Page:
On television, he starred in the series Half Nelson and played John Dos Passos in the miniseries White Whale. For his most recent performance in, Split Personality on the HBO series Tales From the Crypt, Pesci received a Cable Ace Award nomination for Best Actor in a Dramatic Series.

Now one of the most sought after actors in Hollywood for his energetic characterizations, Pesci was seen last year in Alex Keshishian's With Honors as a homeless man befriended by Harvard students and in Barry Levinson's comedy Jimmy Hollywood, in which he starred with Christian Slater as a struggling actor whose real life turns into the role of a lifetime.

One of our most recognizable comedians, DON RICKLES (Billy Sherbert), has been insulting and entertaining everybody for more than 50 years. On screen, Rickles has. appeared in Innocent Blood, Kealon 's Cop, Kelly's Heroes, Enter Laughing, Rat Race, and Run Silent, Run Deep. On television, he has appeared in episodes of Hunter, Tales From the Crypt, Two Top Bananas and Foul-Ups, Bleeps and Blunders as well as starring in two shows of his own: C.P.O. Sharkey and The Don Rickles Show. Rickles has also performed on stage in Neil Simon's play The Odd Couple.

KEVIN POLLAK (Phillip Green) has been performing stand-up comedy since the age of ten. He became a touring professional stand-up at age 20; since 1987, when he got his first movie role, he has co-starred in seventeen films, including A Few Good Men Grumpy Old Men, Avalon, Willow, LA. Story, Richochet, Indian Summer and Miami Rhapsody and, most recently, The Usual Suspects with Gabriel Byrne and Kevin Spacey. He will soon be seen in Michael Moore's comedy, Canadian Bacon, with Alan Alda and John Candy and has recently completed work on two independent features: Chameleon with Anthony LaPaglia and House Arrest with Jamie Lee Curtis.

Pollak has also starred in two of his own HBO comedy specials, most recently Kevin Pollak, Stop with the Kicking, directed by David Steinberg. He continues to perform stand-up live in towns all over the country.

JAMES WOODS (Lester Diamond) is best known for his original and powerful performances in major studio films, independent productions by top filmmakers and highly acclaimed television and cable projects, leaving behind a trail of award acknowledgments (two Emmy Awards for Best Actor and an Oscar nomination among them). Woods made his film debut in Elia Kazan's The Visitors and then played a small, but memorable role as Barbra Streisand's college boyfriend in The Way We Were. His first major starring role was in Alex and the Gypsy with Jack Lemmon. He then stepped into Arthur Penn's Night Moves with Gene Hackman.

Woods was nominated for his first of four Golden Globe Awards for his performance in Joseph Wambaugh's The Onion Field, directed by Harold Becker. He received a Best Actor Oscar nomination for his appearance in Oliver Stone's Salvador. His other film credits include Once Upon a Time in America; Videodrome; Joshua, Then and Now; Against All Odds; True Believer; Eyewitness; The Choirboys; Cop; The Boost; Diggstown; Best Seller; Immediate Family; and The Hard Way. More recently, he was seen in The Specialist, the remake of The Getaway and the film version of Sam Shepard's play Curse of the Starving Class. Woods received a Golden Globe Award, Golden Apple Award, and Emmy Award ñ all for Best Actor ñ for Promise, a Hallmark Hall of Fame television production he also received a Golden Globe nomination for his work in NBC's In Love and War. Woods received another Emmy for his performance in My Name is Bill W. and an American Television Award Best Actor trophy as well as a Peabody Award for his highly regarded performance in HBO's Citizen Cohn. Most recently, Woods starred in HBO's acclaimed Indictment: The McMartin Trial.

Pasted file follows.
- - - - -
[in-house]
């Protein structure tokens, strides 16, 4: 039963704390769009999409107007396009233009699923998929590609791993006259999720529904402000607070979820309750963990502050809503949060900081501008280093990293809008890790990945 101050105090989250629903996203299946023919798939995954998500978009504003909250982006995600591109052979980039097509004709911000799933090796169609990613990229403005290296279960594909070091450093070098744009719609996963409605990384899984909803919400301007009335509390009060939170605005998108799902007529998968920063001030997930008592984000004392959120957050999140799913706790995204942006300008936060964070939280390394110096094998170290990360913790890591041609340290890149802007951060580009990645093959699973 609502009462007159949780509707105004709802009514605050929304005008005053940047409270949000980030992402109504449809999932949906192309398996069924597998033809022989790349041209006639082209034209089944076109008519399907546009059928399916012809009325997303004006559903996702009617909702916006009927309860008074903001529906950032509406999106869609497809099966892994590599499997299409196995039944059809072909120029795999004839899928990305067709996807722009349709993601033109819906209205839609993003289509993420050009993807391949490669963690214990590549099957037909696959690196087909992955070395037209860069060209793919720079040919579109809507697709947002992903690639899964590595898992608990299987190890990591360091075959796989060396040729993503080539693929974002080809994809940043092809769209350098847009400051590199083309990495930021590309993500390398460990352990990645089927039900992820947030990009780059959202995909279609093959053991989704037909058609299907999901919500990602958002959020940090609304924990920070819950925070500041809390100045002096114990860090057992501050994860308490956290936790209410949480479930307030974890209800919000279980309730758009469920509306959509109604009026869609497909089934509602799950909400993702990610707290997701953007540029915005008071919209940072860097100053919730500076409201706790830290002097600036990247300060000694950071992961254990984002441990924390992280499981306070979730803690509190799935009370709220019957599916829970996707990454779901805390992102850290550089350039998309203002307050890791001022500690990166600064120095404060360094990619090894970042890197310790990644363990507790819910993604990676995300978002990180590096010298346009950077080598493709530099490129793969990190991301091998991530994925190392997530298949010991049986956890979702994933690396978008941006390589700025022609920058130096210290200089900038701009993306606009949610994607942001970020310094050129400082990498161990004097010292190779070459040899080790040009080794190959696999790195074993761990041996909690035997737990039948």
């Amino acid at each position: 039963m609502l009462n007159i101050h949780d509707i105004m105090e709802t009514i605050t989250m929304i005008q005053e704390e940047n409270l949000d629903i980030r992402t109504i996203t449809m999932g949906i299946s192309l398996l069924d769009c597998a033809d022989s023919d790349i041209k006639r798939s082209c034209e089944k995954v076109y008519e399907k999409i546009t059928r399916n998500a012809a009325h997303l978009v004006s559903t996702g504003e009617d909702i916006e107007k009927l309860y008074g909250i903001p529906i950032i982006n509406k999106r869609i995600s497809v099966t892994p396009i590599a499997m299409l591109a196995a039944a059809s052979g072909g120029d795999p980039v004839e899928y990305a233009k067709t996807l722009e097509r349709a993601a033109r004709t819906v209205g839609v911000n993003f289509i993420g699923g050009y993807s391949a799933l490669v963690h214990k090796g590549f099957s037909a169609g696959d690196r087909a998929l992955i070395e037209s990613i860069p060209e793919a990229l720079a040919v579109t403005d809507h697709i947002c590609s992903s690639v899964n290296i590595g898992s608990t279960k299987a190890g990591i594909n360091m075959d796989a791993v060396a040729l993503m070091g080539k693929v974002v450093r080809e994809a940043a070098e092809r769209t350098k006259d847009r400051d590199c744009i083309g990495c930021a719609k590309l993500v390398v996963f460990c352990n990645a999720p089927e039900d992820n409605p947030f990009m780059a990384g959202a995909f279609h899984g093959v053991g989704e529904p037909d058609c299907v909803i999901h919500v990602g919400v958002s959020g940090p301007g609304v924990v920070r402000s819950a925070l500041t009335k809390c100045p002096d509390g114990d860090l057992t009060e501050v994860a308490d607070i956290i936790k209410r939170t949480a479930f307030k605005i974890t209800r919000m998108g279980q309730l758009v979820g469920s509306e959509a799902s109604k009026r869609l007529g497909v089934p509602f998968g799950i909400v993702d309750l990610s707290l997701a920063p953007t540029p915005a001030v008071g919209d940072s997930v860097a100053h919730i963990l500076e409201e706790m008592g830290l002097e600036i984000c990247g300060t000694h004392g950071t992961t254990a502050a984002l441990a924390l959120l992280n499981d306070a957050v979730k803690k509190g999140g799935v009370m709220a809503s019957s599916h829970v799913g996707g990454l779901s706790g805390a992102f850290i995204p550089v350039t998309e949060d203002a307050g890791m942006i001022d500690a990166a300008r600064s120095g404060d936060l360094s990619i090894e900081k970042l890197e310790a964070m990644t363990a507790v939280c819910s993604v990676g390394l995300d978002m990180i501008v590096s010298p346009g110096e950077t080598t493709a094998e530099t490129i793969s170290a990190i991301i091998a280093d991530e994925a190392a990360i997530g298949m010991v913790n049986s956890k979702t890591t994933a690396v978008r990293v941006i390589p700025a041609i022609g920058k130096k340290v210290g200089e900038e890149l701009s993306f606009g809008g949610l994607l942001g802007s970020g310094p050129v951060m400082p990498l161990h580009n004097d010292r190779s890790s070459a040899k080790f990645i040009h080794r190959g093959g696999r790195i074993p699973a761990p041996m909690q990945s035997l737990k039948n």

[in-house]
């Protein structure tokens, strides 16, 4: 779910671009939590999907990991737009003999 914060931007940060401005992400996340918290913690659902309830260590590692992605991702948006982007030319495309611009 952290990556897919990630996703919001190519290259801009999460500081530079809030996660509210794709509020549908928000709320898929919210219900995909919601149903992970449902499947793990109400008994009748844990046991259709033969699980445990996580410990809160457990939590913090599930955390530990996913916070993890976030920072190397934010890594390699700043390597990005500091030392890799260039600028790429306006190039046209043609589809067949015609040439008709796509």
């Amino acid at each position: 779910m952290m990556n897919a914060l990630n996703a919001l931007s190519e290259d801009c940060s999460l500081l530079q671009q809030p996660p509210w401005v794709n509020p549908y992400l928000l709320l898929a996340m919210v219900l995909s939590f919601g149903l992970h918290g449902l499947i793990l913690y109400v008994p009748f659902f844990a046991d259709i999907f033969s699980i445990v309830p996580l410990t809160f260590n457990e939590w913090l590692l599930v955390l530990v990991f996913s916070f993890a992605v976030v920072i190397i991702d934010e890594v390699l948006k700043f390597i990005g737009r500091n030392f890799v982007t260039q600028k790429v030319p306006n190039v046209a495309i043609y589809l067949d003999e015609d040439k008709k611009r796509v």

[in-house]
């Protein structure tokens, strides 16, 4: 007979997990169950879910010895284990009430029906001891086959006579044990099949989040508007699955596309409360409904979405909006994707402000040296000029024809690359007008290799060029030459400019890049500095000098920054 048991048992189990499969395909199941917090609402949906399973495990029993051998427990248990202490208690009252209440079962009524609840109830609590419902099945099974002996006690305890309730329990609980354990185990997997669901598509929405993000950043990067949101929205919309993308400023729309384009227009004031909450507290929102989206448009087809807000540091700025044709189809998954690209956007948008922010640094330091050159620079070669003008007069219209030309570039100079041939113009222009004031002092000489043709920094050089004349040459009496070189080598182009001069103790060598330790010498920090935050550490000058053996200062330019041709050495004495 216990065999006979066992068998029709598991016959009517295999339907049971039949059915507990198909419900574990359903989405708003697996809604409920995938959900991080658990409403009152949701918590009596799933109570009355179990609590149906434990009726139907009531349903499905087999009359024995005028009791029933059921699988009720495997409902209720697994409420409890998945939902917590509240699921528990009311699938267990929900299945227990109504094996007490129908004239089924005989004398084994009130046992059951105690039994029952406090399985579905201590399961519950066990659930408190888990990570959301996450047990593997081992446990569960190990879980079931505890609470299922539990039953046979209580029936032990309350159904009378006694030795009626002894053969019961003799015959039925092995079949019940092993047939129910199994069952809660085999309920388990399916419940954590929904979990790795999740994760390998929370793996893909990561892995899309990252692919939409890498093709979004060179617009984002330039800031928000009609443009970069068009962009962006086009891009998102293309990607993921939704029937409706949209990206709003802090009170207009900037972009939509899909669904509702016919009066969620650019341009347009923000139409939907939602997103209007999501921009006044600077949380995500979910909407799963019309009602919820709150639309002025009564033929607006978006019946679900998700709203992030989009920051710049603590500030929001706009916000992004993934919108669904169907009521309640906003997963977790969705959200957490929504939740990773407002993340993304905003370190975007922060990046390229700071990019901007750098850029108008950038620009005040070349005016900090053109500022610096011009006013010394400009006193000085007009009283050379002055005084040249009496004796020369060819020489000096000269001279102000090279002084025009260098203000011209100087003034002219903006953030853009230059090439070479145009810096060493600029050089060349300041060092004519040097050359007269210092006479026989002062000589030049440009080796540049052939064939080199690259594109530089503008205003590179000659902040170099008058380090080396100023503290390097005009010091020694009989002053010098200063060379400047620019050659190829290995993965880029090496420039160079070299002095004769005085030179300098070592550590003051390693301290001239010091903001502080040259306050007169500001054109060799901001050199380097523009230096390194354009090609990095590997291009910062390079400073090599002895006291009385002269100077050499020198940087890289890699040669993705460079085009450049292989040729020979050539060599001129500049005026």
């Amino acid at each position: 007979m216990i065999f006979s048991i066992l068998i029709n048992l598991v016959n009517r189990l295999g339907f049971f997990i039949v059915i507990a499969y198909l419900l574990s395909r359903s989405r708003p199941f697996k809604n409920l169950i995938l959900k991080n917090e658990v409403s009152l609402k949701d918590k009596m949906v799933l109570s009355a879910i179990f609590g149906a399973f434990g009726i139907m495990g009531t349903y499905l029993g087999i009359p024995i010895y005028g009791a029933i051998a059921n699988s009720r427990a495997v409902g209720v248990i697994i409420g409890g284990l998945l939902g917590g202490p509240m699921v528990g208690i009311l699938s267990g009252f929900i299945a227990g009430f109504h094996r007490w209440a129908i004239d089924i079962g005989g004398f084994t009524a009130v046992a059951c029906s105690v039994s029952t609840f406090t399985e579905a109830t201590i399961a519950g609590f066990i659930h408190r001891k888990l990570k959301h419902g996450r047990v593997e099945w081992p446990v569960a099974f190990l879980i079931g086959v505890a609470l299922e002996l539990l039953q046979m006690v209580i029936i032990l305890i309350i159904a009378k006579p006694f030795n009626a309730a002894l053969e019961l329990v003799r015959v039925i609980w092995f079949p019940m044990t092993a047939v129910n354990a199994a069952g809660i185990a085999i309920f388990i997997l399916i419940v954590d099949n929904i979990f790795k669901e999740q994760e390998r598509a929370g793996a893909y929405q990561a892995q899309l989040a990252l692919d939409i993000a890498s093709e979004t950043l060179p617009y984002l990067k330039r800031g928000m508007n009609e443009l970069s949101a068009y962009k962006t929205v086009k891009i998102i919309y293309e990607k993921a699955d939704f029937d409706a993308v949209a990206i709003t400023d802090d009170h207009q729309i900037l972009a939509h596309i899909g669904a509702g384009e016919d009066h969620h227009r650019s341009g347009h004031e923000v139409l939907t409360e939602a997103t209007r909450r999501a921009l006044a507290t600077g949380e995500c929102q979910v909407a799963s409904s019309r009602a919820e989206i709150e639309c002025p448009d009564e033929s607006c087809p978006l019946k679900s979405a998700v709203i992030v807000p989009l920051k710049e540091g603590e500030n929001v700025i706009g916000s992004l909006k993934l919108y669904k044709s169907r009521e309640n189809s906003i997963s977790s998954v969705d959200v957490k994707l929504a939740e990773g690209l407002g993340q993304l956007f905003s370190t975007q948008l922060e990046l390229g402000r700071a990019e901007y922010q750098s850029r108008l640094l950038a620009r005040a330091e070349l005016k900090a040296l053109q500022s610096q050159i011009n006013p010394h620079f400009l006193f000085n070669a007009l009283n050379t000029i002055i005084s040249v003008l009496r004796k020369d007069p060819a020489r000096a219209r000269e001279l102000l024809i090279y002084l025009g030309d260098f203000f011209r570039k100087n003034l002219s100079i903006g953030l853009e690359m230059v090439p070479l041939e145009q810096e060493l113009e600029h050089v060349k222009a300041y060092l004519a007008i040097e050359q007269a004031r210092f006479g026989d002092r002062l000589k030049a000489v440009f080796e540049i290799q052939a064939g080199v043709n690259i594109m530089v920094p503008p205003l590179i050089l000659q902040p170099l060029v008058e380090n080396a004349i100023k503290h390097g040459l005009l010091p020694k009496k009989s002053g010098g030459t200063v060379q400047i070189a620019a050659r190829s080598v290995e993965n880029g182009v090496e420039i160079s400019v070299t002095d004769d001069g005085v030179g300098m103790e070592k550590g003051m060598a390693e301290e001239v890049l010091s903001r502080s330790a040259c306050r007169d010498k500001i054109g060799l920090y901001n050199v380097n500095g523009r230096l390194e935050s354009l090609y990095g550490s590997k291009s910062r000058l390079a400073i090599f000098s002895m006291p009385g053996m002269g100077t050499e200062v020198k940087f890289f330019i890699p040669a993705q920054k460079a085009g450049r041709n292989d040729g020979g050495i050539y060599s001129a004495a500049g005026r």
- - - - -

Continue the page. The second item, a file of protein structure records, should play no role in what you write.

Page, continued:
The actor made his Broadway debut in Brendan Behan's Borstal Boy and next elected to play the lead in an off-Broadway production, Saved, for which he won an Obie Award. Additional New York credits include The Trial of Catonsville Nine, Finishing Touches, Green Julia, and Michael Weller's Moonchildren, for which he won the Theater World Award.

Woods can soon be seen playing the title role in Killer, which will debut at major film festivals later this year. He will also be seen later this year in Oliver Stone's Nixon playing White House Chief of Staff H.R. Haldeman.

ALAN KING (Andy Stone) has been a comic for 50 years since his appearance on Major Bowes Amateur Hour as a teenager. But King has also received critical acclaim as a serious actor in such films as Night and the City (also with De Niro), Bonfire of the Vanities, Enemies, A Love Story and Just Tell Me What You Want, among others, and will play yet another serious role in the upcoming movie The Infiltrator, which aired this past June on HBO; King also co-produced the Toyota Comedy Festival, His collected appearances on variety shows since the dawn of TV tally at more than 1,000; King has guest-starred on many TV series and had his own show, Alan King: Inside the Comedy Mind, which ran on Comedy Central. King has produced many films as well, including the bittersweet Memories of Me, in which he co-starred with Billy Crystal. He is a best-selling author with three books: Anyone Who Owns His Own Home Deserves It, Help, I'm a Prisoner in a Chinese Bakery and Is Salami k Eggs Better Than Sex? - Memoirs of a Happy Eater (co-written with restaurant and food critic Mimi Sheraton).

As a tennis enthusiast, King initiated the Alan King Tennis Classic at Caesar's Palace, which had a 21-year run. For his outstanding service to the sport, he is now being inducted into the Eastern Tennis Association's Hall of Fame.

King continues to serve as the head of the New York State Film Commission and is now at work completing his memoirs (in collaboration with writer Chris Chase) for Scribner's Publishing Company.